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Anadarko in Caddo County, Oklahoma — The American South (West South Central)
 

Chief Joseph

(Himnaton - Yalakit)

 
 
Chief Joseph Marker image. Click for full size.
By Mike Stroud, June 1996
1. Chief Joseph Marker
Sculptor: Kenneth F. Campbell
Inscription.
1838 (approx.) 1904
Famous in Military and Tactical
skill for his tribe, The Nez Perce.

 
Erected by The National Hall Of Fame For Famous American Indians.
 
Location. 35° 4.344′ N, 98° 13.66′ W. Marker is in Anadarko, Oklahoma, in Caddo County. Click for map. The National Hall Of Fame For Famous American Indians. Marker is at or near this postal address: 851 East Central Boulevard, Anadarko OK 73005, United States of America.
 
Other nearby markers. At least 6 other markers are within walking distance of this marker. Stand Watie (here, next to this marker); Tecumseh (here, next to this marker); Pontiac (here, next to this marker); Jim Thorp (here, next to this marker); Pocahontas (within shouting distance of this marker); Sequoyah (within shouting distance of this marker).
 
Regarding Chief Joseph. Some sources have Year of Birth 1840
 
Also see . . .  PBS Org. "Chief Joseph" was born in the Wallowa Valley in what is now northeastern Oregon in 1840 (Submitted on September 15, 2008, by Mike Stroud of Bluffton, South Carolina.)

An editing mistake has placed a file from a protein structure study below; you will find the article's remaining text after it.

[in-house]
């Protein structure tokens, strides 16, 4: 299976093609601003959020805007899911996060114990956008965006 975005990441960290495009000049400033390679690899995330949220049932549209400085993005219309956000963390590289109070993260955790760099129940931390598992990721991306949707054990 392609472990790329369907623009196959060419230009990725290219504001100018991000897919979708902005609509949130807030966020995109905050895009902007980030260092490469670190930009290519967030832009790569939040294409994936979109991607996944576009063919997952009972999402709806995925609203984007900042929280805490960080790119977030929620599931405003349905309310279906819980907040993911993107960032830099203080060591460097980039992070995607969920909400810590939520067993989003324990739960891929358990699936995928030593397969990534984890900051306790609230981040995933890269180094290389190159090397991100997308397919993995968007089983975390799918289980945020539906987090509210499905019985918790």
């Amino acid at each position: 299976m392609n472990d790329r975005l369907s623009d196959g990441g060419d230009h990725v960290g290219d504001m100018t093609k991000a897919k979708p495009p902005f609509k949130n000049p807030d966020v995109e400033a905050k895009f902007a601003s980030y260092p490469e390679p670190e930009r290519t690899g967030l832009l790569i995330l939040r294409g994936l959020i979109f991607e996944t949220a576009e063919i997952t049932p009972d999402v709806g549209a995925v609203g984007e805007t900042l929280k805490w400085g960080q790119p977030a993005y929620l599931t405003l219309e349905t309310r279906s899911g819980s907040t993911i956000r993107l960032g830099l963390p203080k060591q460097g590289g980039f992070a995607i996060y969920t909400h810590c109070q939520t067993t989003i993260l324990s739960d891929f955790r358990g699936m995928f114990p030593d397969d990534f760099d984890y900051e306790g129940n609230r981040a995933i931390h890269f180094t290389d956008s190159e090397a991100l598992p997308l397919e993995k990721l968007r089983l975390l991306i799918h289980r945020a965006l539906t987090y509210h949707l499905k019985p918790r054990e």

Categories. Native AmericansNotable Persons
 
Chief Joseph Marker image. Click for full size.
Photo PBS.com by Edward Curtis
2. Chief Joseph Marker
Chief Joseph image. Click for full size.
By Allen C. Browne, February 16, 2015
3. Chief Joseph
This 1878 painting of Chief Joseph by Cyrenius Hall hangs in the National Portrait Gallery in Washington, DC.

“Chief Joseph came to embody for many the tragic plight of Native Americans during the second half of the nineteenth century His resistance to government efforts to move the Nez Perce people to a reservation drew anger from U.S. authorities, but also prompted widespread sympathy from many Americans. When troops were called in to speed the removal process in 1877, Joseph and 800 of his followers began a strategic retreat, seeking safety first among allied tribes in Montana and then heading toward Canada. Only thirty miles from the border, a command led by General Nelson Miles intercepted this band and forced Joseph to surrender. For the next eight years Joseph was imprisoned at several sites, including Fort Leavenworth in Kansas. It was there that artist Cyrenius Hall created this painting of the dispirited leader.” — National Portrait Gallery
 
 
Credits. This page originally submitted on , by Mike Stroud of Bluffton, South Carolina. This page has been viewed 1,927 times since then and 34 times this year. Photos:   1, 2. submitted on , by Mike Stroud of Bluffton, South Carolina.   3. submitted on , by Allen C. Browne of Silver Spring, Maryland. • Bill Pfingsten was the editor who published this page. This page was last revised on June 16, 2016.
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